As a general rule, research groups work a bit like the mob: (1) everything is based on trust and you have to build a career within the group so the earlier you start the better, and (2) more often than not, there are shady stories between professors/research groups that you are not remotely aware of as a student (like that Professor X got a certain position over Professor Y in a really dirty way, Professor Z stole the idea of professor X, submitted a grant and got some funding, etc...).

Therefore, you can never be sure if choosing Professor X will prevent you from working with Professor Y later. As an extreme case, I have a friend whose PhD supervisor died and she could never finish the thesis in that University because no one else would continue supervising her just for having worked for him. Just saying.

So, to make the long story short, think long term. If you plan to do the PhD with Professor L, I suggest you accept the project of Professor L; same for Professor K. If you are not sure or you are gonna do your PhD in another institution, choose the one you prefer.

Working with the same supervisor from beginning to end will certainly work in you own benefit. Working with different ones is an ultra-high risk endeavour.

I wish things were different, but this personal opinion/advice is based on what I have seen after having worked in 5 research institutions in 4 different countries.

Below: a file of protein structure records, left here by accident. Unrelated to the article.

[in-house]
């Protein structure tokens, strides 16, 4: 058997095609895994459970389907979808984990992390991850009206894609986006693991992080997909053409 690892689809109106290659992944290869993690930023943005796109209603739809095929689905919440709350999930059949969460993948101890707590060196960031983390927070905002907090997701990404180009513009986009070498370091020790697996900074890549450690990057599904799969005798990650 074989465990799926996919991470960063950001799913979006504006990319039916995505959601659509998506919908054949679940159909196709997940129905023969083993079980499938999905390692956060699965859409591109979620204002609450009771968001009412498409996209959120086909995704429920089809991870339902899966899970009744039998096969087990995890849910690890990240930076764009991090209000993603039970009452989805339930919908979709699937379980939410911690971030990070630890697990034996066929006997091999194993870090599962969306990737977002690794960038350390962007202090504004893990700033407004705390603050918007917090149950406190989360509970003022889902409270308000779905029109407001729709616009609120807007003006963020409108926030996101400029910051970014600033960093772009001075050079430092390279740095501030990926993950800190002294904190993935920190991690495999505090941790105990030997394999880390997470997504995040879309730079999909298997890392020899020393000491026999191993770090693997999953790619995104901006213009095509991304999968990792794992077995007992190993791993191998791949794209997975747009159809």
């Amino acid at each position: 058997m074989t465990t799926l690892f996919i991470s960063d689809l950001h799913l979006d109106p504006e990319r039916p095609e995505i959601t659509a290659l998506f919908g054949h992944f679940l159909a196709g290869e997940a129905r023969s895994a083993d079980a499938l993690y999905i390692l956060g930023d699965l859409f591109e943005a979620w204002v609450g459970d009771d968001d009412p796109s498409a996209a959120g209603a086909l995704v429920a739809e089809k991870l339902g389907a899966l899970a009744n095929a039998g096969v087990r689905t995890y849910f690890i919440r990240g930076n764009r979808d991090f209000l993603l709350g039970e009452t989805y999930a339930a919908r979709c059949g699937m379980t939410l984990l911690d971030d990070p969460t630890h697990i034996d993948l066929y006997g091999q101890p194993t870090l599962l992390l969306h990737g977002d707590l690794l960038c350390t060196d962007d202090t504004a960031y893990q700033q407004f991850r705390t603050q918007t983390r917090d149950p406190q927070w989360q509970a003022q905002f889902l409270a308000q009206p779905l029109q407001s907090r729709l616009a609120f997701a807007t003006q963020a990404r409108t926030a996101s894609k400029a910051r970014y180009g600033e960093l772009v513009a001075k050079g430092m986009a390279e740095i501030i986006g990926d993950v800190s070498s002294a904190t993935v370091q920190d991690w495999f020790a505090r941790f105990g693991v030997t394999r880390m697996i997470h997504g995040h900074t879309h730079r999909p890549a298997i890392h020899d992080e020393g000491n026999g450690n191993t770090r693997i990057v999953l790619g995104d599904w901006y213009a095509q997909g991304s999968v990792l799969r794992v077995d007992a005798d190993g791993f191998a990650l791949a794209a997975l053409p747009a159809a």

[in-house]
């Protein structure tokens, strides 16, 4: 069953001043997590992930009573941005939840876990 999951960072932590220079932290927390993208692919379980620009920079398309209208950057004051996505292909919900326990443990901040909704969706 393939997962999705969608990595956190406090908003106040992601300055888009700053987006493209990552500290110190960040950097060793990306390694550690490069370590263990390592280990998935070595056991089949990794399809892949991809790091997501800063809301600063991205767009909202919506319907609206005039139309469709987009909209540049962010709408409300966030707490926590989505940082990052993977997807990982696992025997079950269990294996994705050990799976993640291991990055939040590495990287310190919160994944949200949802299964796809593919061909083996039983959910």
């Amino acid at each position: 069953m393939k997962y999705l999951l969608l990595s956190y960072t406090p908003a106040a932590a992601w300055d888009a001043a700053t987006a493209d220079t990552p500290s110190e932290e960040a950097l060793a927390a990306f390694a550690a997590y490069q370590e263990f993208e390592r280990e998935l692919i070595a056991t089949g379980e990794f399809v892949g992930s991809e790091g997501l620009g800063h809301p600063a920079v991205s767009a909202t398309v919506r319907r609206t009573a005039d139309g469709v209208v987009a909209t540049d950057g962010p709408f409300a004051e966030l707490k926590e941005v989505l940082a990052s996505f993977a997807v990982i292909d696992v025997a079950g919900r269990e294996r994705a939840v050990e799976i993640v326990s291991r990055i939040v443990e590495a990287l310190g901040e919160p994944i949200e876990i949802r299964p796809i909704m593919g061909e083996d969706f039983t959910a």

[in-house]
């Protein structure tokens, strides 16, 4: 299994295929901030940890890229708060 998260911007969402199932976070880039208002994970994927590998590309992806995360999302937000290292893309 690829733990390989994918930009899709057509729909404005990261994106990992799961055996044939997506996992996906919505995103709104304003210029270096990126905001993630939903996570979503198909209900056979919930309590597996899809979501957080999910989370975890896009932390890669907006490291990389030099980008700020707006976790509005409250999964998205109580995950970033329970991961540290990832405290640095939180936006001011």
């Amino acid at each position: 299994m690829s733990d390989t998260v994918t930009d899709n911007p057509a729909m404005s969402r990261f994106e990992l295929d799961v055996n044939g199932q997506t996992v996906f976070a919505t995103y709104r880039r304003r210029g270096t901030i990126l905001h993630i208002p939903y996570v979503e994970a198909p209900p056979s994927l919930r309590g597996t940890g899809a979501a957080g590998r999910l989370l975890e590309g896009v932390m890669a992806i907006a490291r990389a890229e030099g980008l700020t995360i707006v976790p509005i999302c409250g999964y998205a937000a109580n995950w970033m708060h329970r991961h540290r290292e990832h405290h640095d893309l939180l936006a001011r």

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    You seem to be describing a system full of hatred, jealousy and grievances. I don't recognize that system at all. The departments I've been associated with for the last 20 years have been full of people whose primary motivation is the love of their subject and the desire to advance knowledge. – David Richerby Jun 28 '17 at 9:12
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    I am describing my experience across 5 institutions in 4 different countries, including the US and Europe, in the last 10 years. That you don't like it does not make my answer invalid or less helpful than yours. Actually, sticking to the same supervisor you want to do your PhD with is great advice. – Pablo Jun 28 '17 at 9:30
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    I am describing my experience — My god, man, if your experience in academia was so toxic, why did you stay? – JeffE Jun 28 '17 at 17:39
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    While there are a lot of words in this post, the main message to get out of it is answered better by @DavidRicherby with the suggestions 1) make sure to clear it with the first Professor (Prof L) and its impicit assumption for OP and L to come to agreement on whether to try to make it work or not (typically the primary concern will be if student is going to have too many things going on) but there could be some background old-stories between professor L and K that might also makes it difficult). But the point is to clear it first with L (OP sounds as if that project is already in progress). – Carol Jun 28 '17 at 18:34
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    I'm not questioning your experience at all. I'm quite aware that toxic environments exist in academia, just as they do in every other profession. But my few decades of experience (undergrad, masters, PhD, postdoc, faculty, multiple sabbaticals, dozens of research visits, former students and dozens of coauthors in their own academic positions, in multiple countries) suggests that those environments are the exception rather than the rule. Hence my well-worn response to anyone finding themselves in such an environment: Don't walk. Run. Wherever you run to is likely to be better. – JeffE Jun 28 '17 at 22:17